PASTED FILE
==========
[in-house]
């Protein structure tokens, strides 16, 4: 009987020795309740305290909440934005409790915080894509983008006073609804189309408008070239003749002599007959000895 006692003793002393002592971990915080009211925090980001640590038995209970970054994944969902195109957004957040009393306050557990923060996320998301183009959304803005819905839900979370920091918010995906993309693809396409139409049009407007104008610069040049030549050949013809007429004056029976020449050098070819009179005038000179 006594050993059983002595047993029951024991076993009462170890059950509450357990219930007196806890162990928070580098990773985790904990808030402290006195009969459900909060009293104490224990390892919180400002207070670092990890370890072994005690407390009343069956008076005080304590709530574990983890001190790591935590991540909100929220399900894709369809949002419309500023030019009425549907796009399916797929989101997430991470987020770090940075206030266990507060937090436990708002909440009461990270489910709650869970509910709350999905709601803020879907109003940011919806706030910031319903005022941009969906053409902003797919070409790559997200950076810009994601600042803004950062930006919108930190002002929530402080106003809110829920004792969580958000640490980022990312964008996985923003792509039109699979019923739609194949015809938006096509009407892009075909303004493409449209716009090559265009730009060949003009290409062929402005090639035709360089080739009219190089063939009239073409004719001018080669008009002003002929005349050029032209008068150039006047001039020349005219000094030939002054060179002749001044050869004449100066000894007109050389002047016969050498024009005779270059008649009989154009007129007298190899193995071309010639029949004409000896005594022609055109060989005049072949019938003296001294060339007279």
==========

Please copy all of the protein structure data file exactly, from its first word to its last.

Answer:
[in-house]
């Protein structure tokens, strides 16, 4: 009987020795309740305290909440934005409790915080894509983008006073609804189309408008070239003749002599007959000895 006692003793002393002592971990915080009211925090980001640590038995209970970054994944969902195109957004957040009393306050557990923060996320998301183009959304803005819905839900979370920091918010995906993309693809396409139409049009407007104008610069040049030549050949013809007429004056029976020449050098070819009179005038000179 006594050993059983002595047993029951024991076993009462170890059950509450357990219930007196806890162990928070580098990773985790904990808030402290006195009969459900909060009293104490224990390892919180400002207070670092990890370890072994005690407390009343069956008076005080304590709530574990983890001190790591935590991540909100929220399900894709369809949002419309500023030019009425549907796009399916797929989101997430991470987020770090940075206030266990507060937090436990708002909440009461990270489910709650869970509910709350999905709601803020879907109003940011919806706030910031319903005022941009969906053409902003797919070409790559997200950076810009994601600042803004950062930006919108930190002002929530402080106003809110829920004792969580958000640490980022990312964008996985923003792509039109699979019923739609194949015809938006096509009407892009075909303004493409449209716009090559265009730009060949003009290409062929402005090639035709360089080739009219190089063939009239073409004719001018080669008009002003002929005349050029032209008068150039006047001039020349005219000094030939002054060179002749001044050869004449100066000894007109050389002047016969050498024009005779270059008649009989154009007129007298190899193995071309010639029949004409000896005594022609055109060989005049072949019938003296001294060339007279």